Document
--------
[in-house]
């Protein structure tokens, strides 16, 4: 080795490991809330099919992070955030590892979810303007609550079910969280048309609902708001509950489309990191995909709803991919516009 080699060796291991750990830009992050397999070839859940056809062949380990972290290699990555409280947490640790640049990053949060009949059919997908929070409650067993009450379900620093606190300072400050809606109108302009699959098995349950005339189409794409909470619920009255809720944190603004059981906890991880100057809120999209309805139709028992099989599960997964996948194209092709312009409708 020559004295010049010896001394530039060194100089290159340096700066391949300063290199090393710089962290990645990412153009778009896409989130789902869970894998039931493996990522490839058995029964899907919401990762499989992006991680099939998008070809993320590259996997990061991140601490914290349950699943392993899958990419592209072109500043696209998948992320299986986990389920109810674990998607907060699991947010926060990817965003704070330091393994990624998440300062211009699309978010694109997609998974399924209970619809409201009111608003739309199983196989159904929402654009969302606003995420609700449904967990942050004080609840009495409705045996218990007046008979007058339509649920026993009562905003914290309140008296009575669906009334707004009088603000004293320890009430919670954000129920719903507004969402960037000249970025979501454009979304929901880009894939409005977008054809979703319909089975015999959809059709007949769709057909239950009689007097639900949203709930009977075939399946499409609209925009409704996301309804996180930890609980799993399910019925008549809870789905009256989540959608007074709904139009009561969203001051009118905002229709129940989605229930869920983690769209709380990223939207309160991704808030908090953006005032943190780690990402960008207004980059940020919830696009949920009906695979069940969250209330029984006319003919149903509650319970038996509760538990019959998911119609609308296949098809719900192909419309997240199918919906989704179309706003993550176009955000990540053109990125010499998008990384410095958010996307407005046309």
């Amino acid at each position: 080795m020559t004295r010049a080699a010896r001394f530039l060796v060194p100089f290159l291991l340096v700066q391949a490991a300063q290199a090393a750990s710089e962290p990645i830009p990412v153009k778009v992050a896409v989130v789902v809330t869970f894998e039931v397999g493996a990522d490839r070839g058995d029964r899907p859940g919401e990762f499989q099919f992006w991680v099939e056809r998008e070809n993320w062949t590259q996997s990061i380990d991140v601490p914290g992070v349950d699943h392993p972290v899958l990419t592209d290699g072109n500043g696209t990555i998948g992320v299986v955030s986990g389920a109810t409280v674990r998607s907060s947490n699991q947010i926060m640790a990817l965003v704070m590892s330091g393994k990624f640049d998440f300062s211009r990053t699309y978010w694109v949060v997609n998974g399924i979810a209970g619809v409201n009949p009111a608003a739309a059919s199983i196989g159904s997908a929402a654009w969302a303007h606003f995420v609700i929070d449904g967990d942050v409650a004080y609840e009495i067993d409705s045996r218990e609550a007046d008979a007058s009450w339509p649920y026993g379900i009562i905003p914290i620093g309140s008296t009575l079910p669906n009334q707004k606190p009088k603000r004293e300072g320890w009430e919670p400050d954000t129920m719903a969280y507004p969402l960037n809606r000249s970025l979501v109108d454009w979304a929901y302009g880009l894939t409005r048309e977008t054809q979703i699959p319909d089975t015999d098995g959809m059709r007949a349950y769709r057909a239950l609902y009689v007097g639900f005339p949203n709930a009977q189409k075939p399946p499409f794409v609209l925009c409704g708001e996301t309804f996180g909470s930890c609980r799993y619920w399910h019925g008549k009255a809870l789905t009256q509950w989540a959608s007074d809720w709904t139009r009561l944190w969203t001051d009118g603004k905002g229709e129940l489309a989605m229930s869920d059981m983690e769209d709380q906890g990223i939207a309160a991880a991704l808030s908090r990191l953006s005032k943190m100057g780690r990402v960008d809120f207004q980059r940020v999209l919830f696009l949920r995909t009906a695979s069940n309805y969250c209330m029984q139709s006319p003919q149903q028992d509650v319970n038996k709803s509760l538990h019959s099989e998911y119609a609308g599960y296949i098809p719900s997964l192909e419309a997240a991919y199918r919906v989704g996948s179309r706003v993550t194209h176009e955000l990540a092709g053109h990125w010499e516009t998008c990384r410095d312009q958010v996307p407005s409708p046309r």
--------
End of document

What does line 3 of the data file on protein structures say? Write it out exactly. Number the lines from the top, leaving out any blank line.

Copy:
């Amino acid at each position: 080795m020559t004295r010049a080699a010896r001394f530039l060796v060194p100089f290159l291991l340096v700066q391949a490991a300063q290199a090393a750990s710089e962290p990645i830009p990412v153009k778009v992050a896409v989130v789902v809330t869970f894998e039931v397999g493996a990522d490839r070839g058995d029964r899907p859940g919401e990762f499989q099919f992006w991680v099939e056809r998008e070809n993320w062949t590259q996997s990061i380990d991140v601490p914290g992070v349950d699943h392993p972290v899958l990419t592209d290699g072109n500043g696209t990555i998948g992320v299986v955030s986990g389920a109810t409280v674990r998607s907060s947490n699991q947010i926060m640790a990817l965003v704070m590892s330091g393994k990624f640049d998440f300062s211009r990053t699309y978010w694109v949060v997609n998974g399924i979810a209970g619809v409201n009949p009111a608003a739309a059919s199983i196989g159904s997908a929402a654009w969302a303007h606003f995420v609700i929070d449904g967990d942050v409650a004080y609840e009495i067993d409705s045996r218990e609550a007046d008979a007058s009450w339509p649920y026993g379900i009562i905003p914290i620093g309140s008296t009575l079910p669906n009334q707004k606190p009088k603000r004293e300072g320890w009430e919670p400050d954000t129920m719903a969280y507004p969402l960037n809606r000249s970025l979501v109108d454009w979304a929901y302009g880009l894939t409005r048309e977008t054809q979703i699959p319909d089975t015999d098995g959809m059709r007949a349950y769709r057909a239950l609902y009689v007097g639900f005339p949203n709930a009977q189409k075939p399946p499409f794409v609209l925009c409704g708001e996301t309804f996180g909470s930890c609980r799993y619920w399910h019925g008549k009255a809870l789905t009256q509950w989540a959608s007074d809720w709904t139009r009561l944190w969203t001051d009118g603004k905002g229709e129940l489309a989605m229930s869920d059981m983690e769209d709380q906890g990223i939207a309160a991880a991704l808030s908090r990191l953006s005032k943190m100057g780690r990402v960008d809120f207004q980059r940020v999209l919830f696009l949920r995909t009906a695979s069940n309805y969250c209330m029984q139709s006319p003919q149903q028992d509650v319970n038996k709803s509760l538990h019959s099989e998911y119609a609308g599960y296949i098809p719900s997964l192909e419309a997240a991919y199918r919906v989704g996948s179309r706003v993550t194209h176009e955000l990540a092709g053109h990125w010499e516009t998008c990384r410095d312009q958010v996307p407005s409708p046309r």